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Growing Numbers Of Vegan and Vegetarian Mormons
by Poster Monday, Jul. 22, 2013 at 3:48 PM

Information on the growing vegetarian and vegan movements within the LDS Church... Many of these vegan Mormons want the LDS church to get out of cattle and sheep ranching and to disinvest from animal meats

Growing Numbers Of Vegan and Vegetarian Mormons

Should Mormons be vegetarians? Yes, says guest speaker
April 14th, 2012

Story and photo by Sean O'Sullivan

LOGAN – A logic and religious history-based argument may leave Mormons
questioning whether or not they should be eating meat.

Chris Foster, professor of philosophy and logic at Utah Valley University, came
to Utah State University Thursday to explain his reasoning behind becoming a
vegetarian, and why he feels it is clear that other people, focusing on Mormons,
should as well.

Being a member of the Church of Jesus Christ of Latter-day Saints isn't what led
Foster to becoming a vegetarian; he was one before he was baptized.

"If something is being killed, I shouldn't have anything to do with it," Foster

But now, he is able to communicate his decision to more people, and has expanded
on his reasoning.

From a logical perspective, Foster explained that killing animals causes them
harm, and it is morally wrong to cause something harm unless the benefits
outweigh the harm caused. But he feels that raising animals for food causes more
harm than benefits, and therefore killing and eating animals is morally wrong.

However, Foster knows changing peoples' minds is going to be tougher than laying
out a series of logical arguments. "We need to be willing to listen to the other
side," he said.

The main argument against vegetarianism is that animals are less important than
humans, Foster said, and he explained that people would be forced to say this.
If animals were allowed to be on the same level as humans, then killing animals
would be akin to killing humans. We as a society deem killing humans to be
terrible, so in order to continue eating meat we have to keep animals on a level
below humans. However, Foster said that animals should be considered equal to

Then, Foster went in to the religious side of his argument. He was able to find
multiple instances of LDS prophets saying not to kill and eat animals. However,
all the prophets agreed that eating animals was acceptable when no other means
of acquiring food were available.

Prophets such as Joseph Smith, Joseph Smith Jr., Lorenzo Smith and Brigham Young
have all voiced their disapproval of eating animals. However, apostle and member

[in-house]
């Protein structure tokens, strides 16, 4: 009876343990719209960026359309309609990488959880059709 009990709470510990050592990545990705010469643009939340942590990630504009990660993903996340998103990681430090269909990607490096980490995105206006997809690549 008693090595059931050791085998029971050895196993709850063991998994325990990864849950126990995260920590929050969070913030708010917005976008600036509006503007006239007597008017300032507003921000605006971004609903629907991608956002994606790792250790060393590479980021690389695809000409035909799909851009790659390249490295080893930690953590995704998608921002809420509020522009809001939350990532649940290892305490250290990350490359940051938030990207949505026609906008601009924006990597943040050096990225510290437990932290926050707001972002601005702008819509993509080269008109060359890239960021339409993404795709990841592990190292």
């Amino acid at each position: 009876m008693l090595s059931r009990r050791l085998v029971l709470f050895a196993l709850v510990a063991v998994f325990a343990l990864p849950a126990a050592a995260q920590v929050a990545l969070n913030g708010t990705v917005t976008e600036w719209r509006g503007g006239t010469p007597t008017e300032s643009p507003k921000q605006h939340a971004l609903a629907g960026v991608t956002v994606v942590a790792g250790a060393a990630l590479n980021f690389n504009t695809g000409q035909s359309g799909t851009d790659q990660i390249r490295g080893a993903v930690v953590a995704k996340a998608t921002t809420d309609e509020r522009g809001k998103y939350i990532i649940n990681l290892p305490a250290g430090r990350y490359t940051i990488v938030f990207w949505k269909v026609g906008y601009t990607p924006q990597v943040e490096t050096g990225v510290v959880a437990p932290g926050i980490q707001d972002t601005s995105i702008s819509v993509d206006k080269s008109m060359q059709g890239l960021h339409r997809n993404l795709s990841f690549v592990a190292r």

of the First Presidency George Q. Cannon may have been the most vocal.

"I'd go so far as to say George Q. Cannon was an activist," Foster said.

Foster also showed quotes from scriptures that say killing animals harms them,
and he was able to bring back his logical argument that harming something
shouldn't be tolerated.

"I like that he showed the logic side and then tying it to the LDS Doctrine at
the end," said Quinton Cannon, who is an active LDS member and a vegetarian.

At the end, Foster showed a 12-minute movie about animal conditions in
slaughterhouses. The animals in the video were routinely beaten and mistreated.
Foster said the video was hard for him to watch.

"You don't need philosophy; you don't need religion," said Foster. "It's obvious
that it's abuse; it's obvious that it's unethical."

After the movie, there was a question and answer portion where students brought
up the fact that the LDS church owns ranches for animal raising. These questions
brought about a discussion that had to be cut short so Foster could drive back
to UVU to teach a class.

"I liked the question and answer thing at the end," said Crystal Larsen. "I've
seen the video before, but I liked the questions brought up at the end."

Foster's presentation can be found on the Mormons for Animals homepage, a group
he helped to start.


Many of these new numbers of Mormon vegans and vegetarians want the church to get out of
cattle and sheep ranching, and to disinvest from
meat products.

A seven year US government study
was done on nonsmoking nondrinking
Mormons and 7th Day Adventists.
The vegan Adventists had 7 to 8
years longer life expectancy
than nonvegetarian Mormons.

The uric acid in animal flesh, also known as
pre-urine or trioxypurine,
is stronger than the caffein
or dioxypurine that observant
Mormons avoid.
Scott Smith, editor of the former periodical Vegetarian World, is
one of several who have written
books on Mormon vegetarians.

Chris Foster and Mormons for Animals - P1/2 -

Over 13,500 messages on Mormon Veg forum an organization of vegan physicians and other health
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